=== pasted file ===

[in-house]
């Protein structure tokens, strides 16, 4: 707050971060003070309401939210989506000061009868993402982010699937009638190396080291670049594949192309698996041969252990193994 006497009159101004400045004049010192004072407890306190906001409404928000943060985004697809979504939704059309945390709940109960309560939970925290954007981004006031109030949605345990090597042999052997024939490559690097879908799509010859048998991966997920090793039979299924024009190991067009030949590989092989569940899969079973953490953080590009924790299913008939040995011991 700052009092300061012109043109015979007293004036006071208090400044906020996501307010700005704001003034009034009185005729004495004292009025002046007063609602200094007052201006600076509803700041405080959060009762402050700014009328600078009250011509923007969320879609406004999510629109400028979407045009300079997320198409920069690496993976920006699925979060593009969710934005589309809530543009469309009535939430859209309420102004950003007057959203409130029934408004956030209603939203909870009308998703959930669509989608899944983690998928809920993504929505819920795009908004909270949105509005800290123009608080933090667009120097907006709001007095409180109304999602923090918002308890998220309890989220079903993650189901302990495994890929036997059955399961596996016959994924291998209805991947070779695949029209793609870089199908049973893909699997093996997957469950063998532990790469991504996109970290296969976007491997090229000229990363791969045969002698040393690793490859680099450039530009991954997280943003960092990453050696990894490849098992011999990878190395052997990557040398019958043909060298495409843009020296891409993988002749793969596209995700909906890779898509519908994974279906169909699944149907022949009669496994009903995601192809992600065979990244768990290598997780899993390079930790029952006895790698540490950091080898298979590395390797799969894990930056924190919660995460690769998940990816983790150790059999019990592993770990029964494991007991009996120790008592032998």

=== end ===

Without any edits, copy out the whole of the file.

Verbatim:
[in-house]
């Protein structure tokens, strides 16, 4: 707050971060003070309401939210989506000061009868993402982010699937009638190396080291670049594949192309698996041969252990193994 006497009159101004400045004049010192004072407890306190906001409404928000943060985004697809979504939704059309945390709940109960309560939970925290954007981004006031109030949605345990090597042999052997024939490559690097879908799509010859048998991966997920090793039979299924024009190991067009030949590989092989569940899969079973953490953080590009924790299913008939040995011991 700052009092300061012109043109015979007293004036006071208090400044906020996501307010700005704001003034009034009185005729004495004292009025002046007063609602200094007052201006600076509803700041405080959060009762402050700014009328600078009250011509923007969320879609406004999510629109400028979407045009300079997320198409920069690496993976920006699925979060593009969710934005589309809530543009469309009535939430859209309420102004950003007057959203409130029934408004956030209603939203909870009308998703959930669509989608899944983690998928809920993504929505819920795009908004909270949105509005800290123009608080933090667009120097907006709001007095409180109304999602923090918002308890998220309890989220079903993650189901302990495994890929036997059955399961596996016959994924291998209805991947070779695949029209793609870089199908049973893909699997093996997957469950063998532990790469991504996109970290296969976007491997090229000229990363791969045969002698040393690793490859680099450039530009991954997280943003960092990453050696990894490849098992011999990878190395052997990557040398019958043909060298495409843009020296891409993988002749793969596209995700909906890779898509519908994974279906169909699944149907022949009669496994009903995601192809992600065979990244768990290598997780899993390079930790029952006895790698540490950091080898298979590395390797799969894990930056924190919660995460690769998940990816983790150790059999019990592993770990029964494991007991009996120790008592032998």